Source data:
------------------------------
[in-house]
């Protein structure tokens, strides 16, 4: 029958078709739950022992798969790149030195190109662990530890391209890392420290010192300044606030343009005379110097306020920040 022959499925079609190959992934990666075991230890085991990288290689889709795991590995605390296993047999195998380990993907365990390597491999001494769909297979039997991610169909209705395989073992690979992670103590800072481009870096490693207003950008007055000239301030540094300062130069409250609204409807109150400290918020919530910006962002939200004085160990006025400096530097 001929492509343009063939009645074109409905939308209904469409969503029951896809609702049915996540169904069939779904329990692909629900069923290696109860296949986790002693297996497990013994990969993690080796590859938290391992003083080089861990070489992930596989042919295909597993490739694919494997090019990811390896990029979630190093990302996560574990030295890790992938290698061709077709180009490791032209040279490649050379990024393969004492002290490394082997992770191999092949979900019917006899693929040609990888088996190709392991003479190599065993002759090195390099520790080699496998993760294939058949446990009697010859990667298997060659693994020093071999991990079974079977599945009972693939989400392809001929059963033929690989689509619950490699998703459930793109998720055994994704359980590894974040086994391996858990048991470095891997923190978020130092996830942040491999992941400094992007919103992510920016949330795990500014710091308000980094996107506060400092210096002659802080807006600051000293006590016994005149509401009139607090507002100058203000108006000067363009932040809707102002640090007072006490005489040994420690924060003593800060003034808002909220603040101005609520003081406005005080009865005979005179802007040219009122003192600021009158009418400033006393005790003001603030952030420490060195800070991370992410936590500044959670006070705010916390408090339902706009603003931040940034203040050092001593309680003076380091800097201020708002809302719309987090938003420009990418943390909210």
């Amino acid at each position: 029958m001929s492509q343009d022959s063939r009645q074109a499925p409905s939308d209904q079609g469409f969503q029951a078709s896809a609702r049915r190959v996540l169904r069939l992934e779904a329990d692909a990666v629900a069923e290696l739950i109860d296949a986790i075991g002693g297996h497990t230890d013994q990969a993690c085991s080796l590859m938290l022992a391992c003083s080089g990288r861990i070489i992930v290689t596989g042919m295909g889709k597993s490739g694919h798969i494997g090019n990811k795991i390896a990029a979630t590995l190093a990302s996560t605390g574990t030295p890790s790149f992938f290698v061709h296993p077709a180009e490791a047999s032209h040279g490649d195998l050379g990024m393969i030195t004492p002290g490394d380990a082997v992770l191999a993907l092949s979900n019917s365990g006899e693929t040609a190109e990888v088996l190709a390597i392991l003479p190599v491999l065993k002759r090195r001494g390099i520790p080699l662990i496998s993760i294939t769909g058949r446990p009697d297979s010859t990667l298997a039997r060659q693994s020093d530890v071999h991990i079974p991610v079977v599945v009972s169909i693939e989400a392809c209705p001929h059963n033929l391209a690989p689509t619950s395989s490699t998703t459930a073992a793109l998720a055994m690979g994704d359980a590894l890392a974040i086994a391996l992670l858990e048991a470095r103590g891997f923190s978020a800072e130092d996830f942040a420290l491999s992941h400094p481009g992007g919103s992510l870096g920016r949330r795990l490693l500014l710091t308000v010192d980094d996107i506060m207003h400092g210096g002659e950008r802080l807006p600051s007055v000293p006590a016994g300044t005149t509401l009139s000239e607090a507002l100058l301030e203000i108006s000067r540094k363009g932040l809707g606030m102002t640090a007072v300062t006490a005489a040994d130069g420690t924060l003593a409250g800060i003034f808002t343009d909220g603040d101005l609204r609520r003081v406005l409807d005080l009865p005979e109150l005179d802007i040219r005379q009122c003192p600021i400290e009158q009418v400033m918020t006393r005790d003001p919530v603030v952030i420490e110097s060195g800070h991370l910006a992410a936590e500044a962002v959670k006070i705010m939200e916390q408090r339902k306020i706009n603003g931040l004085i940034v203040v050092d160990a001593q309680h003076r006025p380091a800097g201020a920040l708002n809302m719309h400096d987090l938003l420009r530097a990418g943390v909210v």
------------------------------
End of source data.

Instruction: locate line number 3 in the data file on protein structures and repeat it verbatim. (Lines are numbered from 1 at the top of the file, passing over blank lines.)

């Amino acid at each position: 029958m001929s492509q343009d022959s063939r009645q074109a499925p409905s939308d209904q079609g469409f969503q029951a078709s896809a609702r049915r190959v996540l169904r069939l992934e779904a329990d692909a990666v629900a069923e290696l739950i109860d296949a986790i075991g002693g297996h497990t230890d013994q990969a993690c085991s080796l590859m938290l022992a391992c003083s080089g990288r861990i070489i992930v290689t596989g042919m295909g889709k597993s490739g694919h798969i494997g090019n990811k795991i390896a990029a979630t590995l190093a990302s996560t605390g574990t030295p890790s790149f992938f290698v061709h296993p077709a180009e490791a047999s032209h040279g490649d195998l050379g990024m393969i030195t004492p002290g490394d380990a082997v992770l191999a993907l092949s979900n019917s365990g006899e693929t040609a190109e990888v088996l190709a390597i392991l003479p190599v491999l065993k002759r090195r001494g390099i520790p080699l662990i496998s993760i294939t769909g058949r446990p009697d297979s010859t990667l298997a039997r060659q693994s020093d530890v071999h991990i079974p991610v079977v599945v009972s169909i693939e989400a392809c209705p001929h059963n033929l391209a690989p689509t619950s395989s490699t998703t459930a073992a793109l998720a055994m690979g994704d359980a590894l890392a974040i086994a391996l992670l858990e048991a470095r103590g891997f923190s978020a800072e130092d996830f942040a420290l491999s992941h400094p481009g992007g919103s992510l870096g920016r949330r795990l490693l500014l710091t308000v010192d980094d996107i506060m207003h400092g210096g002659e950008r802080l807006p600051s007055v000293p006590a016994g300044t005149t509401l009139s000239e607090a507002l100058l301030e203000i108006s000067r540094k363009g932040l809707g606030m102002t640090a007072v300062t006490a005489a040994d130069g420690t924060l003593a409250g800060i003034f808002t343009d909220g603040d101005l609204r609520r003081v406005l409807d005080l009865p005979e109150l005179d802007i040219r005379q009122c003192p600021i400290e009158q009418v400033m918020t006393r005790d003001p919530v603030v952030i420490e110097s060195g800070h991370l910006a992410a936590e500044a962002v959670k006070i705010m939200e916390q408090r339902k306020i706009n603003g931040l004085i940034v203040v050092d160990a001593q309680h003076r006025p380091a800097g201020a920040l708002n809302m719309h400096d987090l938003l420009r530097a990418g943390v909210v």